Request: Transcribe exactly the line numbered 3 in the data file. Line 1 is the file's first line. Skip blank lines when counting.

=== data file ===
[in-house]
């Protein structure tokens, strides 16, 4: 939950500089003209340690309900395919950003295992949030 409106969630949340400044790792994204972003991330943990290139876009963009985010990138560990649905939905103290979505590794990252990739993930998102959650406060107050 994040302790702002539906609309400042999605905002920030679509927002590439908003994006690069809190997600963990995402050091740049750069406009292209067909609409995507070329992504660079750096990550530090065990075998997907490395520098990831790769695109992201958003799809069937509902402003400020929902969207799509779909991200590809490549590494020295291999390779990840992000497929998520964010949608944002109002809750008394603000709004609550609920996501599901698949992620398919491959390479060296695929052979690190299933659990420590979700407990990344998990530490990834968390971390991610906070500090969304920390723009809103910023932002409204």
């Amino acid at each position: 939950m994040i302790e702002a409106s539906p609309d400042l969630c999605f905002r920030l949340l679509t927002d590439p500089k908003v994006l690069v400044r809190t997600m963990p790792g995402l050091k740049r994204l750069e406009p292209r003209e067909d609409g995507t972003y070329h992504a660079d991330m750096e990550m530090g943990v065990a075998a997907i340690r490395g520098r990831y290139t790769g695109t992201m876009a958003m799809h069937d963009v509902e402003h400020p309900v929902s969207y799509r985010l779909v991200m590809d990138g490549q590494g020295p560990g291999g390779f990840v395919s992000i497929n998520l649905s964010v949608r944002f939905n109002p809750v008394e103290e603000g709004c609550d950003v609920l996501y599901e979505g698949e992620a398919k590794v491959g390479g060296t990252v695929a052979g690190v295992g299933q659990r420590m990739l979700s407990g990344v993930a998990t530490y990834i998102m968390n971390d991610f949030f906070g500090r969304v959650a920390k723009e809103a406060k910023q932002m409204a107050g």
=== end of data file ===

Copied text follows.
């Amino acid at each position: 939950m994040i302790e702002a409106s539906p609309d400042l969630c999605f905002r920030l949340l679509t927002d590439p500089k908003v994006l690069v400044r809190t997600m963990p790792g995402l050091k740049r994204l750069e406009p292209r003209e067909d609409g995507t972003y070329h992504a660079d991330m750096e990550m530090g943990v065990a075998a997907i340690r490395g520098r990831y290139t790769g695109t992201m876009a958003m799809h069937d963009v509902e402003h400020p309900v929902s969207y799509r985010l779909v991200m590809d990138g490549q590494g020295p560990g291999g390779f990840v395919s992000i497929n998520l649905s964010v949608r944002f939905n109002p809750v008394e103290e603000g709004c609550d950003v609920l996501y599901e979505g698949e992620a398919k590794v491959g390479g060296t990252v695929a052979g690190v295992g299933q659990r420590m990739l979700s407990g990344v993930a998990t530490y990834i998102m968390n971390d991610f949030f906070g500090r969304v959650a920390k723009e809103a406060k910023q932002m409204a107050g």